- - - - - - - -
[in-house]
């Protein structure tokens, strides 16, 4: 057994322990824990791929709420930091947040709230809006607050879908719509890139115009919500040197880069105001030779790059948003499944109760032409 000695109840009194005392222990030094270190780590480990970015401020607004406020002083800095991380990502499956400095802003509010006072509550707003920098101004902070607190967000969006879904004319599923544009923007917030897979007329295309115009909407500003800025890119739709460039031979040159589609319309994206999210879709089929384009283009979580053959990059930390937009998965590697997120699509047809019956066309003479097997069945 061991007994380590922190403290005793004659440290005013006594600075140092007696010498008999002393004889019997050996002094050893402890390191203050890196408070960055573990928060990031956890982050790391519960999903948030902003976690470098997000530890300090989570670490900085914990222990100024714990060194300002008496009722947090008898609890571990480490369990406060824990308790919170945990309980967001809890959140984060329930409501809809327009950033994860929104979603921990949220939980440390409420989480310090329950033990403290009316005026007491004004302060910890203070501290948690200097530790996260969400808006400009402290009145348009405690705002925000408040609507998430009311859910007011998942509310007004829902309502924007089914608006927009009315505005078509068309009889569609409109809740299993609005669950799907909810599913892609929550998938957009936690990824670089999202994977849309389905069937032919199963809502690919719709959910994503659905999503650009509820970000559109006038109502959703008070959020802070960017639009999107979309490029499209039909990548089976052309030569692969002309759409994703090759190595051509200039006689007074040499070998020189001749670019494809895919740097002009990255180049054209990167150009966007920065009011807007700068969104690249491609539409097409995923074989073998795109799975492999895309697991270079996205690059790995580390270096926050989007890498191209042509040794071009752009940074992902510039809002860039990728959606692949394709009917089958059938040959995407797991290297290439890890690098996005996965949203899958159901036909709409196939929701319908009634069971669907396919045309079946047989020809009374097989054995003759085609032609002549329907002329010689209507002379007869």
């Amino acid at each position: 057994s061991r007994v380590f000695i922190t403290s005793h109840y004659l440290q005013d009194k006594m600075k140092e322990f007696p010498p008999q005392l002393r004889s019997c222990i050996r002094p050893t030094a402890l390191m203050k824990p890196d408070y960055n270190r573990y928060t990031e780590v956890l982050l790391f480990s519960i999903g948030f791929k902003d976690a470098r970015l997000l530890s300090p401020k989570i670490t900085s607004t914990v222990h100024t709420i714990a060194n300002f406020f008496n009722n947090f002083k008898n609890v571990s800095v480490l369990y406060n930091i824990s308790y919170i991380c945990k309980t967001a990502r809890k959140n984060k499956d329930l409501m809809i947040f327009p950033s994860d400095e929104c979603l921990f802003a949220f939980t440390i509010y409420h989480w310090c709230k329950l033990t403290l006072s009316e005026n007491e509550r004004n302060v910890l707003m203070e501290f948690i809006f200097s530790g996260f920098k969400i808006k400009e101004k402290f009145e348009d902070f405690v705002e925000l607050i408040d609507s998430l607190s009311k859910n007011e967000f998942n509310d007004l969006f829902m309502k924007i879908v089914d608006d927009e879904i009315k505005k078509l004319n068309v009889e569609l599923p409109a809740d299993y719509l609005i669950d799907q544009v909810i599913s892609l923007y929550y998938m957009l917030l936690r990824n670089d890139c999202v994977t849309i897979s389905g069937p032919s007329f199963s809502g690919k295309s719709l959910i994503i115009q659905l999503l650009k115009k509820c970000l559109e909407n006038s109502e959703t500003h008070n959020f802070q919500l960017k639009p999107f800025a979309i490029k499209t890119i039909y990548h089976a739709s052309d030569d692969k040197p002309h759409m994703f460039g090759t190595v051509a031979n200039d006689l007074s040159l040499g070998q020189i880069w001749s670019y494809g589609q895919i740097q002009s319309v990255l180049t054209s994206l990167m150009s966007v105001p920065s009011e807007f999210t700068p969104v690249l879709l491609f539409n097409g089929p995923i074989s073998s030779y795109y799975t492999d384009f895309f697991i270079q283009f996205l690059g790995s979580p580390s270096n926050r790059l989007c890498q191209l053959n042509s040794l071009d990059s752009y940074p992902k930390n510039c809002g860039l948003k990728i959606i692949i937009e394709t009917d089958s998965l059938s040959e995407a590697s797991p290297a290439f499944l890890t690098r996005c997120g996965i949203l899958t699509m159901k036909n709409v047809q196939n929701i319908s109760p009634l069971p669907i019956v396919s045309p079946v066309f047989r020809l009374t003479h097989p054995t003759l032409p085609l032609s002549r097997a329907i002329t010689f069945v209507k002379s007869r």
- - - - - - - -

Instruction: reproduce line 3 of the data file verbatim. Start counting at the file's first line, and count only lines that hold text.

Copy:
């Amino acid at each position: 057994s061991r007994v380590f000695i922190t403290s005793h109840y004659l440290q005013d009194k006594m600075k140092e322990f007696p010498p008999q005392l002393r004889s019997c222990i050996r002094p050893t030094a402890l390191m203050k824990p890196d408070y960055n270190r573990y928060t990031e780590v956890l982050l790391f480990s519960i999903g948030f791929k902003d976690a470098r970015l997000l530890s300090p401020k989570i670490t900085s607004t914990v222990h100024t709420i714990a060194n300002f406020f008496n009722n947090f002083k008898n609890v571990s800095v480490l369990y406060n930091i824990s308790y919170i991380c945990k309980t967001a990502r809890k959140n984060k499956d329930l409501m809809i947040f327009p950033s994860d400095e929104c979603l921990f802003a949220f939980t440390i509010y409420h989480w310090c709230k329950l033990t403290l006072s009316e005026n007491e509550r004004n302060v910890l707003m203070e501290f948690i809006f200097s530790g996260f920098k969400i808006k400009e101004k402290f009145e348009d902070f405690v705002e925000l607050i408040d609507s998430l607190s009311k859910n007011e967000f998942n509310d007004l969006f829902m309502k924007i879908v089914d608006d927009e879904i009315k505005k078509l004319n068309v009889e569609l599923p409109a809740d299993y719509l609005i669950d799907q544009v909810i599913s892609l923007y929550y998938m957009l917030l936690r990824n670089d890139c999202v994977t849309i897979s389905g069937p032919s007329f199963s809502g690919k295309s719709l959910i994503i115009q659905l999503l650009k115009k509820c970000l559109e909407n006038s109502e959703t500003h008070n959020f802070q919500l960017k639009p999107f800025a979309i490029k499209t890119i039909y990548h089976a739709s052309d030569d692969k040197p002309h759409m994703f460039g090759t190595v051509a031979n200039d006689l007074s040159l040499g070998q020189i880069w001749s670019y494809g589609q895919i740097q002009s319309v990255l180049t054209s994206l990167m150009s966007v105001p920065s009011e807007f999210t700068p969104v690249l879709l491609f539409n097409g089929p995923i074989s073998s030779y795109y799975t492999d384009f895309f697991i270079q283009f996205l690059g790995s979580p580390s270096n926050r790059l989007c890498q191209l053959n042509s040794l071009d990059s752009y940074p992902k930390n510039c809002g860039l948003k990728i959606i692949i937009e394709t009917d089958s998965l059938s040959e995407a590697s797991p290297a290439f499944l890890t690098r996005c997120g996965i949203l899958t699509m159901k036909n709409v047809q196939n929701i319908s109760p009634l069971p669907i019956v396919s045309p079946v066309f047989r020809l009374t003479h097989p054995t003759l032409p085609l032609s002549r097997a329907i002329t010689f069945v209507k002379s007869r």